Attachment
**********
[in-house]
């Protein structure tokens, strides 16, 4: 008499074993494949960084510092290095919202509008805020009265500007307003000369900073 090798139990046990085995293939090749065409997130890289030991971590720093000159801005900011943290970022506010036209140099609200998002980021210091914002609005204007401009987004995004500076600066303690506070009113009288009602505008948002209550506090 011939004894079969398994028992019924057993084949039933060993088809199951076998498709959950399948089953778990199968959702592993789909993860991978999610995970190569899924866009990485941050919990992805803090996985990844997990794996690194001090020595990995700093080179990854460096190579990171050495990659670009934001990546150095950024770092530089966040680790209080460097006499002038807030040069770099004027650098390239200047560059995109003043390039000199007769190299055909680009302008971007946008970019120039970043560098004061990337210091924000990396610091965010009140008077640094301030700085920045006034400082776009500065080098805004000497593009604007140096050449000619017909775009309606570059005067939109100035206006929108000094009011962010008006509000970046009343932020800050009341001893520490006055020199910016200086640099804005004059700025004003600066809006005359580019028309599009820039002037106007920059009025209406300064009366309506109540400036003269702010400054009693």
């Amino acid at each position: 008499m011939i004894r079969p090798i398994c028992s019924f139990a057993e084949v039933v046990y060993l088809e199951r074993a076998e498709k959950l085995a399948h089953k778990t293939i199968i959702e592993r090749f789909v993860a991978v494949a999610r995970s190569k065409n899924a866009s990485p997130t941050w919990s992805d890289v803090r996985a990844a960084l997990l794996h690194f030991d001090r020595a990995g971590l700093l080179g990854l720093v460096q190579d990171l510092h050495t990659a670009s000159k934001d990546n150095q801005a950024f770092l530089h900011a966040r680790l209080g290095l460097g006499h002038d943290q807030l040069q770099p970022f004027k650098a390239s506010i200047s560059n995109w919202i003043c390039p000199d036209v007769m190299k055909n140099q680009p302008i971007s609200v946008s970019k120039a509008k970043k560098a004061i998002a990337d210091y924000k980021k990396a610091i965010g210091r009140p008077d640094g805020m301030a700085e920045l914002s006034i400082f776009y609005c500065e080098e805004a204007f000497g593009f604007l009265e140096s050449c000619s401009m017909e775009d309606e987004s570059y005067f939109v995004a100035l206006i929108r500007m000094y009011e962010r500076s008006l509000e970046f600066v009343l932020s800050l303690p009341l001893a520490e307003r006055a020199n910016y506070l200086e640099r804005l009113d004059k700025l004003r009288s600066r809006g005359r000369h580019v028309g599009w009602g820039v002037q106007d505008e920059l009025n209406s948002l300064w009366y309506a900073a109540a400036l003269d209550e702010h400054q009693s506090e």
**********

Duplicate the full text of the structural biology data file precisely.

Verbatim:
[in-house]
């Protein structure tokens, strides 16, 4: 008499074993494949960084510092290095919202509008805020009265500007307003000369900073 090798139990046990085995293939090749065409997130890289030991971590720093000159801005900011943290970022506010036209140099609200998002980021210091914002609005204007401009987004995004500076600066303690506070009113009288009602505008948002209550506090 011939004894079969398994028992019924057993084949039933060993088809199951076998498709959950399948089953778990199968959702592993789909993860991978999610995970190569899924866009990485941050919990992805803090996985990844997990794996690194001090020595990995700093080179990854460096190579990171050495990659670009934001990546150095950024770092530089966040680790209080460097006499002038807030040069770099004027650098390239200047560059995109003043390039000199007769190299055909680009302008971007946008970019120039970043560098004061990337210091924000990396610091965010009140008077640094301030700085920045006034400082776009500065080098805004000497593009604007140096050449000619017909775009309606570059005067939109100035206006929108000094009011962010008006509000970046009343932020800050009341001893520490006055020199910016200086640099804005004059700025004003600066809006005359580019028309599009820039002037106007920059009025209406300064009366309506109540400036003269702010400054009693």
């Amino acid at each position: 008499m011939i004894r079969p090798i398994c028992s019924f139990a057993e084949v039933v046990y060993l088809e199951r074993a076998e498709k959950l085995a399948h089953k778990t293939i199968i959702e592993r090749f789909v993860a991978v494949a999610r995970s190569k065409n899924a866009s990485p997130t941050w919990s992805d890289v803090r996985a990844a960084l997990l794996h690194f030991d001090r020595a990995g971590l700093l080179g990854l720093v460096q190579d990171l510092h050495t990659a670009s000159k934001d990546n150095q801005a950024f770092l530089h900011a966040r680790l209080g290095l460097g006499h002038d943290q807030l040069q770099p970022f004027k650098a390239s506010i200047s560059n995109w919202i003043c390039p000199d036209v007769m190299k055909n140099q680009p302008i971007s609200v946008s970019k120039a509008k970043k560098a004061i998002a990337d210091y924000k980021k990396a610091i965010g210091r009140p008077d640094g805020m301030a700085e920045l914002s006034i400082f776009y609005c500065e080098e805004a204007f000497g593009f604007l009265e140096s050449c000619s401009m017909e775009d309606e987004s570059y005067f939109v995004a100035l206006i929108r500007m000094y009011e962010r500076s008006l509000e970046f600066v009343l932020s800050l303690p009341l001893a520490e307003r006055a020199n910016y506070l200086e640099r804005l009113d004059k700025l004003r009288s600066r809006g005359r000369h580019v028309g599009w009602g820039v002037q106007d505008e920059l009025n209406s948002l300064w009366y309506a900073a109540a400036l003269d209550e702010h400054q009693s506090e």